It is exciting and action packed however, with lots of events, some major intertwining plots and themes, lots to juggle that keeps you reading, running to catch up – there just may, just may, be a little bit too much. I think the most glaring to me was her concern and almost flashbacks to her first love, her pregnancy and loss of her daughter as well as her relationship with her first best friend; very poignant and powerful moments yet not entirely relevant to the plot at hand. They were good for character building, but we had a lot of other character building, a lot of great plots to get on with and it just crammed a little bit more in there when it’s already pretty full.
As with the first book in the series, Urban Shaman, sometimes the vivid and wonderful description as well as the surreal settings combine to make the story a little disjointed. It’s a wonderful description of some amazing scenes or magic or feelings or the spirit world – but when we’ve finished going through this very lengthly and evocative description, I’m often left confused – forgetting where we were before the description started, why we even had the description or what’s even going on (this was particularly the case when trying to speak to the dead woman’s soul).
Despite the often derailing nature of these extremely long descriptions, they are evocative, they are powerful and do carry a lot of extremely potent imagery. I can get lost in them very easily – and in a good way, you can see what is being described and imagine it clearly and vividly. They’re well done – but perhaps just a little overdone and there needs to be more of a thread of reality and pacing to balance the vivid description.
There is a lot of research in this book, or so it seems (I can’t say for sure not being an expert on Native American traditions myself). There’s a sense that the author has made an effort to do a lot of work getting the information, themes and legends together rather than relying on wiki as so many do. The history, the spirits, the spirit world and her shamanism are all have a lot of depth and realism to them.
Inclusionwise, Joanne is half-Native American who is finally coming into her culture and knowledge a little more. She’s still largely ignorant and avoidant of her heritage as she was in Urban Shaman but she is making enough steps in the opposite direction to suggest this won’t be a continuing theme. The very awesome Melinda is a Latina woman and one who is both connected to her culture without being stereotypical, I hope we’ll see a lot more of her and I suspect we will. We have some other background POC, though not in a major way. Unfortunately we don’t have any GBLT people.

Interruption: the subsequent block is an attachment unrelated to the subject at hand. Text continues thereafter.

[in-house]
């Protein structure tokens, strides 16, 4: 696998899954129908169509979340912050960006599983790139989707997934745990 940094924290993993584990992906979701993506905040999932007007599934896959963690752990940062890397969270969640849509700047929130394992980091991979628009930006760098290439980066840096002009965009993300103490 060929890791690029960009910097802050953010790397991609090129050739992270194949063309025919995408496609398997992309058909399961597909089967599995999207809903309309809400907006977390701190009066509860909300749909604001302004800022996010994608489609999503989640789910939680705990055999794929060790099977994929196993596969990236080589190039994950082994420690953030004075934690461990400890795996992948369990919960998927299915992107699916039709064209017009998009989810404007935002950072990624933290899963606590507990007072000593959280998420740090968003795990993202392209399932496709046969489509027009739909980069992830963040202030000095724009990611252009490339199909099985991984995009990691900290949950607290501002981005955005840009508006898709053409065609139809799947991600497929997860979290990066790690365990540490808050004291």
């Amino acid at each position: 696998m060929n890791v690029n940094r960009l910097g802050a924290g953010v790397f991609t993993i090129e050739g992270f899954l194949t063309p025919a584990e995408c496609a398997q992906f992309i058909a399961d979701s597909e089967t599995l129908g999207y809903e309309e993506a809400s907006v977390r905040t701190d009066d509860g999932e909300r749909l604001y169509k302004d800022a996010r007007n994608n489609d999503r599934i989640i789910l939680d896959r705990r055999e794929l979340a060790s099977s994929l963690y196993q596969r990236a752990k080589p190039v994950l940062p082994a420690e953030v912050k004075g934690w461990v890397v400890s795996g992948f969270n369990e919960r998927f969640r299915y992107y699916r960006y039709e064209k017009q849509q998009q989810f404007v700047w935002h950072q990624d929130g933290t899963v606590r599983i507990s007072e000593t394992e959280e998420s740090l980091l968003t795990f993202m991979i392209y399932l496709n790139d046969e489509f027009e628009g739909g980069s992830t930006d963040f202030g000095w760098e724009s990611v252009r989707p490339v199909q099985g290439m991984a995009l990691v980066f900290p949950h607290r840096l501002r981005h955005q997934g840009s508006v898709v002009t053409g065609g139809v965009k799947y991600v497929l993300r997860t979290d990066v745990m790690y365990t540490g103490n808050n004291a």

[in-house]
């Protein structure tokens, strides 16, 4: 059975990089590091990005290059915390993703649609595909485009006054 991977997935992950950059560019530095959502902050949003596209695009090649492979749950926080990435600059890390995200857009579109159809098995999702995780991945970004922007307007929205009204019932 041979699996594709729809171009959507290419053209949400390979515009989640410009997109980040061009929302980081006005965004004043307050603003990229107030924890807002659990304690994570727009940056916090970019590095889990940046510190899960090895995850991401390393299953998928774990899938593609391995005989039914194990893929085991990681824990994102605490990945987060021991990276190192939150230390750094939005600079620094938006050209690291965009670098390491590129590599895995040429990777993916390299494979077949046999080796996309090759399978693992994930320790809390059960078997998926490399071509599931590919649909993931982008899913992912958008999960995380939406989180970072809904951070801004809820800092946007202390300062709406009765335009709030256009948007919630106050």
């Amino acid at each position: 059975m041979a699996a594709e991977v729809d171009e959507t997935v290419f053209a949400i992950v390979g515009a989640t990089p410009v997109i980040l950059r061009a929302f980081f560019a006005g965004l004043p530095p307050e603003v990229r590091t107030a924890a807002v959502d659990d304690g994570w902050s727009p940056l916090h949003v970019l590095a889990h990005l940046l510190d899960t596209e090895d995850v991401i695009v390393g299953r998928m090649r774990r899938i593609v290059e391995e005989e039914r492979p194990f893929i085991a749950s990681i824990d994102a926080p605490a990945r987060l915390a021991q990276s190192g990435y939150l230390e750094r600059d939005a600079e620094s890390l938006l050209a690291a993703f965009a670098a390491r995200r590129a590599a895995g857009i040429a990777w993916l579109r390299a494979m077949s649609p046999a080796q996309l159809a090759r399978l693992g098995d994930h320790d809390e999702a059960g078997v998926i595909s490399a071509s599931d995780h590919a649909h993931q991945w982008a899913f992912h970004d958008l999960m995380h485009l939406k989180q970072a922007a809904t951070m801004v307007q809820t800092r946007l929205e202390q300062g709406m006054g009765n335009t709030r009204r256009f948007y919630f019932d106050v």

One of the things that really makes this book is the character interactions. Joanne and Gary, even though he played a much more minor role in this book, really bounce off each other well. They have excellent banter, a lot of fun and a lot of wisdom between them. While Gary was away for so much of this book, we did have Billy who, again, bounces off Joanne extremely well, expanding the world, building characters and often being just very funny and very human. Perhaps best of all is her awkward interaction with her boss, along with it’s very heavy thread of mutual respect and growing sexual tension. It’s nice to see it build and develop so that the relationship when it happens (and oh yes it is) will have much stronger foundation to it. Until then, it’s fun and very real to observe.
This book is an excellent continuation of the first. It’s fun, it’s well researched, it’s informed, the protagonist is much more solid, it’s fast paced and action filled and crammed with story. My only real criticism is that it may be just a trifle full, a little overflowing and between number of plot elements and vivid description, a little overwhelming.